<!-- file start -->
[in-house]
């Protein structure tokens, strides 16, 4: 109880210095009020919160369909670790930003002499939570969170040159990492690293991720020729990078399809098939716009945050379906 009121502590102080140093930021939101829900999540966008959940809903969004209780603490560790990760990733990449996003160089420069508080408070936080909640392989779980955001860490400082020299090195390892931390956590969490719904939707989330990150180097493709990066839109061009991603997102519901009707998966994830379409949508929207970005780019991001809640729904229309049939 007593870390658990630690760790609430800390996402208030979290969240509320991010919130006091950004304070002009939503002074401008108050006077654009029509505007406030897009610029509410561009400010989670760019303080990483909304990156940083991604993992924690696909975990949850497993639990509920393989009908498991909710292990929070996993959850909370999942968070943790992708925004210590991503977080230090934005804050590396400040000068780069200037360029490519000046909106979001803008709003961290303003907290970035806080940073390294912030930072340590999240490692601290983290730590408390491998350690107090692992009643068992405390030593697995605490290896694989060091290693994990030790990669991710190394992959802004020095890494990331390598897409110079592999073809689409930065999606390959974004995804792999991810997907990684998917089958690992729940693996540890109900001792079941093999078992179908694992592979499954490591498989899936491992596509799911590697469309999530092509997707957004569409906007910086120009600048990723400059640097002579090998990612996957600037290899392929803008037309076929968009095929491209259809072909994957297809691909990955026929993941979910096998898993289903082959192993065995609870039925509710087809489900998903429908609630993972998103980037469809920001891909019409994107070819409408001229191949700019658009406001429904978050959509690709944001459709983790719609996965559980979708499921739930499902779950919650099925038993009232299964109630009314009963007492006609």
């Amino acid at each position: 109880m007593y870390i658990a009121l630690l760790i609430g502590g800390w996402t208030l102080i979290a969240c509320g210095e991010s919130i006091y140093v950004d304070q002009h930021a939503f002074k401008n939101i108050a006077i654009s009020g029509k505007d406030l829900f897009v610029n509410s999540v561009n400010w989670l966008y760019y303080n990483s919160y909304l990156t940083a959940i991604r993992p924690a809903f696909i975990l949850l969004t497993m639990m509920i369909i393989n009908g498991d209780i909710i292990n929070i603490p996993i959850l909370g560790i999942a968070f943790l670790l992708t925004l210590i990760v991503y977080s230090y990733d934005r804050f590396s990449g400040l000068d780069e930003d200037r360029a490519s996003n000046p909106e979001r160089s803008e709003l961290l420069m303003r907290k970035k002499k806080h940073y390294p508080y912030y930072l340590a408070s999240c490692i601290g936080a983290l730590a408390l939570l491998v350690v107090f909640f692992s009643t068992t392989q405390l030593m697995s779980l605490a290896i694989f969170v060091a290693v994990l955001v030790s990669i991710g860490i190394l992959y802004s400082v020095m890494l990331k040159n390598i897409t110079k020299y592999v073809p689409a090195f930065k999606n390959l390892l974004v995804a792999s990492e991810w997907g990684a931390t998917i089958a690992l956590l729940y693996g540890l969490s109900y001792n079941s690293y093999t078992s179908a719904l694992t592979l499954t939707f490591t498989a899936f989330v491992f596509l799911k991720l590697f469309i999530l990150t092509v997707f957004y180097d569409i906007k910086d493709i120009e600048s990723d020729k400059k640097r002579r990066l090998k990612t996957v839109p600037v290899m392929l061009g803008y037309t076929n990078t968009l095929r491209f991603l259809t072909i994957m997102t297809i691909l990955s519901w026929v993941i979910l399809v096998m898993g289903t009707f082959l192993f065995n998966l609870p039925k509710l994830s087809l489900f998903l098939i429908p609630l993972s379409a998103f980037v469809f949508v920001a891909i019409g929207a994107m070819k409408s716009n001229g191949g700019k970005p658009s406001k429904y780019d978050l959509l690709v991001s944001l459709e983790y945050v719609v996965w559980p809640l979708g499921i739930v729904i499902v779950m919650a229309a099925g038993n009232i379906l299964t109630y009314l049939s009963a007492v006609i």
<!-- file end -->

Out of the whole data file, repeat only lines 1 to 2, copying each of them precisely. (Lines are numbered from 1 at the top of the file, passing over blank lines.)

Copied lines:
[in-house]
């Protein structure tokens, strides 16, 4: 109880210095009020919160369909670790930003002499939570969170040159990492690293991720020729990078399809098939716009945050379906 009121502590102080140093930021939101829900999540966008959940809903969004209780603490560790990760990733990449996003160089420069508080408070936080909640392989779980955001860490400082020299090195390892931390956590969490719904939707989330990150180097493709990066839109061009991603997102519901009707998966994830379409949508929207970005780019991001809640729904229309049939 007593870390658990630690760790609430800390996402208030979290969240509320991010919130006091950004304070002009939503002074401008108050006077654009029509505007406030897009610029509410561009400010989670760019303080990483909304990156940083991604993992924690696909975990949850497993639990509920393989009908498991909710292990929070996993959850909370999942968070943790992708925004210590991503977080230090934005804050590396400040000068780069200037360029490519000046909106979001803008709003961290303003907290970035806080940073390294912030930072340590999240490692601290983290730590408390491998350690107090692992009643068992405390030593697995605490290896694989060091290693994990030790990669991710190394992959802004020095890494990331390598897409110079592999073809689409930065999606390959974004995804792999991810997907990684998917089958690992729940693996540890109900001792079941093999078992179908694992592979499954490591498989899936491992596509799911590697469309999530092509997707957004569409906007910086120009600048990723400059640097002579090998990612996957600037290899392929803008037309076929968009095929491209259809072909994957297809691909990955026929993941979910096998898993289903082959192993065995609870039925509710087809489900998903429908609630993972998103980037469809920001891909019409994107070819409408001229191949700019658009406001429904978050959509690709944001459709983790719609996965559980979708499921739930499902779950919650099925038993009232299964109630009314009963007492006609």